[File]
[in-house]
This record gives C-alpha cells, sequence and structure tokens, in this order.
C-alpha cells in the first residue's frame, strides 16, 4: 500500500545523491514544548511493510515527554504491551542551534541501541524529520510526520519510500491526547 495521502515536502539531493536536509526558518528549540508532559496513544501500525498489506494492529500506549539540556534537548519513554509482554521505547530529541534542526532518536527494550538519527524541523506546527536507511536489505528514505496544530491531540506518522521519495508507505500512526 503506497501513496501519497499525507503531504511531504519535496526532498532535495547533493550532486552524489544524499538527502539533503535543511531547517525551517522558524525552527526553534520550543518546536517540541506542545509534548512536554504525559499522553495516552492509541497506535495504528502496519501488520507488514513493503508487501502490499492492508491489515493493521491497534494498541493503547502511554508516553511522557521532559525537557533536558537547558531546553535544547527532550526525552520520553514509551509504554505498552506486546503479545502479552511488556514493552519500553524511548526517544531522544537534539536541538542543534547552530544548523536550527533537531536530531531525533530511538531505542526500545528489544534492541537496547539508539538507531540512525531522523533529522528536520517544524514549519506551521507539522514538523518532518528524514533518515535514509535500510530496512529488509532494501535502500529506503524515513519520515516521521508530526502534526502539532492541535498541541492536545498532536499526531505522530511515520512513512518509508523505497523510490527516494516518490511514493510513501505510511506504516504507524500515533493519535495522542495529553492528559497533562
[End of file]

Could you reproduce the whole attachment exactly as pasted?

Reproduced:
[in-house]
This record gives C-alpha cells, sequence and structure tokens, in this order.
C-alpha cells in the first residue's frame, strides 16, 4: 500500500545523491514544548511493510515527554504491551542551534541501541524529520510526520519510500491526547 495521502515536502539531493536536509526558518528549540508532559496513544501500525498489506494492529500506549539540556534537548519513554509482554521505547530529541534542526532518536527494550538519527524541523506546527536507511536489505528514505496544530491531540506518522521519495508507505500512526 503506497501513496501519497499525507503531504511531504519535496526532498532535495547533493550532486552524489544524499538527502539533503535543511531547517525551517522558524525552527526553534520550543518546536517540541506542545509534548512536554504525559499522553495516552492509541497506535495504528502496519501488520507488514513493503508487501502490499492492508491489515493493521491497534494498541493503547502511554508516553511522557521532559525537557533536558537547558531546553535544547527532550526525552520520553514509551509504554505498552506486546503479545502479552511488556514493552519500553524511548526517544531522544537534539536541538542543534547552530544548523536550527533537531536530531531525533530511538531505542526500545528489544534492541537496547539508539538507531540512525531522523533529522528536520517544524514549519506551521507539522514538523518532518528524514533518515535514509535500510530496512529488509532494501535502500529506503524515513519520515516521521508530526502534526502539532492541535498541541492536545498532536499526531505522530511515520512513512518509508523505497523510490527516494516518490511514493510513501505510511506504516504507524500515533493519535495522542495529553492528559497533562